The actor became a naturalized United States citizen on May 8, 1942; by this act, he also legally changed his name from Samuel Grundy to Wallace Ford. He met his future wife, Martha Haworth, in 1922 while they were performing together on Broadway in Abie's Irish Rose, she being a chorus girl at the time. They had one child, a daughter named Patricia (1927–2005).
After the death of his wife in February 1966, Ford moved into the Motion Picture & Television Country House and Hospital at Woodland Hills, California, and died in the hospital there of heart failure four months later. His body was buried in an unmarked grave at Culver City's Holy Cross Cemetery.
|29 August – September 1921||The Poppy God||Higgins||Hudson Theatre, New York|
|6 March–?, 1922||Broken Branches||Arthur Weldon||39th Street Theatre, New York|
|22 October – November 1923||Nobody's Business||Oliver Pratt||Klaw Theatre, New York|
|14 January – February 1924||Gypsy Jim||Tom Blake||49th Street Theatre, New York|
|31 March – May 1924||Nancy Ann||Dan Dennis||49th Street Theatre, New York|
|1 September 1924 – June 1925||Pigs||Thomas Atkins Jr.||Little Theatre, New York|
|14 January – March 1929||Gypsy||Mac||Klaw Theatre, New York|
|14 October – November 1929||The Nut Farm||Willie Barton||Klaw Theatre, New York|
|23 November 1937 – May 1938||Of Mice and Men||George||Music Box Theatre, New York|
|26 December 1939 – 6 January 1940||Kindred||Dermot O'Regan (Prologue)||Maxine Elliott Theatre, New York|
|1929||Married in Hollywood||Mitzi's Fan||Uncredited|
|1931||X Marks the Spot||Ted Lloyd|||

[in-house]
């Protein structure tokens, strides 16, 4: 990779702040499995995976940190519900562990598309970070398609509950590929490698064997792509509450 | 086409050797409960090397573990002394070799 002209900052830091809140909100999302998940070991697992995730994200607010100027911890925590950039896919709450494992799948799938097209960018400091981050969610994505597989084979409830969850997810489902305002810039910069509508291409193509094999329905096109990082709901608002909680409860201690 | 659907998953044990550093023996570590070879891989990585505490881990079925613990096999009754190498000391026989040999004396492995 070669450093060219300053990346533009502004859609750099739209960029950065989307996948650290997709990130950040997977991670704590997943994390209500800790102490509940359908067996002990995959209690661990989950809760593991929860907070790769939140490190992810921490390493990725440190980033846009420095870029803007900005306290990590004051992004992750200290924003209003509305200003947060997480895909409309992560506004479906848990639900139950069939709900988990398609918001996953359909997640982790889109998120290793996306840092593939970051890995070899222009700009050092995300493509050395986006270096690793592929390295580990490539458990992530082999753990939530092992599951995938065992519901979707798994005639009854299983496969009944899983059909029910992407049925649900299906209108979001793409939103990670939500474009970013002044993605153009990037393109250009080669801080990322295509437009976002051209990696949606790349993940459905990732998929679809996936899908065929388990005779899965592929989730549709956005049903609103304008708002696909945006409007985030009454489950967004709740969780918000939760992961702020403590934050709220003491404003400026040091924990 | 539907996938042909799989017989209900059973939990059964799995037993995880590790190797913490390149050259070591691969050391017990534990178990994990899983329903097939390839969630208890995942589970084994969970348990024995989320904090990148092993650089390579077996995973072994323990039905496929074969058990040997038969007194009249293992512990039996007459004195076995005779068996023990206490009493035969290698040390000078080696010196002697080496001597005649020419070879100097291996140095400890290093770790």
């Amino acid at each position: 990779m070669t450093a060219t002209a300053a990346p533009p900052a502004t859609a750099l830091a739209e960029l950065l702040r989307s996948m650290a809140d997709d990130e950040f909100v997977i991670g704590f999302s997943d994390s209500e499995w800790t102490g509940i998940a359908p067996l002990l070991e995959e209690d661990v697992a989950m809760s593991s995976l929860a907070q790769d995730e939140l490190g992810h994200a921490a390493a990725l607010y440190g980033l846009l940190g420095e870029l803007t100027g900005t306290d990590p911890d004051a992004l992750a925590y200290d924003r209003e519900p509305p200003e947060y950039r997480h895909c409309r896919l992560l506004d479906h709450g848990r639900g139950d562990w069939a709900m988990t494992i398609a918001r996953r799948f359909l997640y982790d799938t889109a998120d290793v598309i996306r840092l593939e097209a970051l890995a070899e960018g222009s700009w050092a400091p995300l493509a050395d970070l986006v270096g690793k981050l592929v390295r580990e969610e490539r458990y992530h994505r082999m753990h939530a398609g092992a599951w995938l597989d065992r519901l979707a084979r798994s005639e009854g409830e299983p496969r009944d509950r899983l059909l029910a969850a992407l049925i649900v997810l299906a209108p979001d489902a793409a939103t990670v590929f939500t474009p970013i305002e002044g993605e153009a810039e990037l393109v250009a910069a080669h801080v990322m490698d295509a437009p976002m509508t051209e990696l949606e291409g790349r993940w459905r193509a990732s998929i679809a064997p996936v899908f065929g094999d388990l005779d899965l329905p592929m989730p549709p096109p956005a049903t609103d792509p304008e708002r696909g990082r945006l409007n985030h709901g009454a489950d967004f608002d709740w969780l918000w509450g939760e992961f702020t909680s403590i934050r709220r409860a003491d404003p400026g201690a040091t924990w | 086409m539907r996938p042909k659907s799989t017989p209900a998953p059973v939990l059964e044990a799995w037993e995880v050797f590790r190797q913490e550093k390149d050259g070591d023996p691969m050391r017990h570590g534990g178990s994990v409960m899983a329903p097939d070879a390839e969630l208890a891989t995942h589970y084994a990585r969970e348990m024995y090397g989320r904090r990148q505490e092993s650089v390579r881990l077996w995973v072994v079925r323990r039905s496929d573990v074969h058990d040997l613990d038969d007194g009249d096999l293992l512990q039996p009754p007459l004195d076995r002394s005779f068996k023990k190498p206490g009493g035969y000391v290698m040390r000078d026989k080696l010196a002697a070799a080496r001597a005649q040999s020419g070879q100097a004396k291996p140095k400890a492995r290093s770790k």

|1932||The Beast of the City||Ed Fitzpatrick|||
|1932||The Wet Parade||Jerry Tyler|||
|1932||Are You Listening?||Larry Barnes|||
|1933||Employees' Entrance||Martin West|||
|1933||Night of Terror||Tom Hartley|||
|1933||The Big Cage||Russ Penny|||
|1933||Three-Cornered Moon||Kenneth Rimplegar|||
|1933||Goodbye Again||Arthur Westlake|||
|1933||My Woman||Chick Rollins|||
|1933||East of Fifth Avenue||Vic Howard|||
|1934||Money Means Nothing||Joe Flynn|||
|1934||The Lost Patrol||Morelli|||
|1934||Men in White||Shorty|||
|1934||I Hate Women||Scoop McGuire|||
|1934||Money Means Nothing||Kenneth 'Kenny' McKay|
|1934||The Mysterious Mr. Wong||Jason H. Barton|||
|1934||The Man Who Reclaimed His Head||Curly|||
|1935||The Whole Town's Talking||Healy|||
|1935||In Spite of Danger||Bob Crane|||
|1935||The Nut Farm||Willie Barton|||
|1935||One Frightened Night||Joe Luvalie|||
|1935||Men of the Hour||Andy Blane|||
|1935||The Informer||Frankie McPhillip|||
|1935||Get That Man||Jack Kirkland / John Prescott|||
|1935||She Couldn't Take It||Fingers Boston|||
|1935||Mary Burns, Fugitive||Harper|||
|1935||Another Face||Joe Haynes|||
|1936||Two in the Dark||Harry Hillyer|||
|1936||The Rogues' Tavern||Jimmy Kelly|||
|1936||A Son Comes Home||Steve|||
|1937||You're in the Army Now||Jimmy Tracy|||
|1937||Jericho||Mike Clancy|
|1937||Exiled to Shanghai||Ted Young|||
|1938||Swing It, Sailor!||Pete Kelly|||
|1938||The Marines Come Thru||Pvt. 'Singapore' Stebbins||re-released in 1943 as Fight On, Marines|
|1939||Back Door to Heaven||Frankie Rogers|||
|1940||Isle of Destiny||Millard Barnes|||
|1940||Two Girls on Broadway||Jed Marlowe|||
|1940||Love, Honor, and Oh Baby!||Joe Redmond|||
|1940||The Mummy's Hand||Babe Jenson|||
|1940||Give Us Wings||Mr. York|
|1941||A Man Betrayed||Casey|||
|1941||Roar of the Press||Wally Williams|||
|1941||Murder by Invitation||Bob White|||
|1941||Blues in the Night||Brad Ames|||
|1942||All Through the Night||Spats Hunter|||
|1942||Inside the Law||Billy|||
|1942||Scattergood Survives a Murder||Wally Collins|||
|1942||The Mummy's Tomb||Babe Hanson|||
|1942||Seven Days' Leave||Sergeant Mead|||
|1943||Shadow of a Doubt||Fred Saunders|||
|1943||The Ape Man||Jeff Carter|||
|1943||The Cross of Lorraine||Pierre Flandeau|||
|1944||Machine Gun Mama||Johnny O'Reilly|||
|1945||Blood on the Sun||Ollie Miller|||
|1945||The Great John L.||McManus|||
|1945||On Stage Everybody||Emmett Rogers|||
|1945||Spellbound||Stranger in hotel lobby|||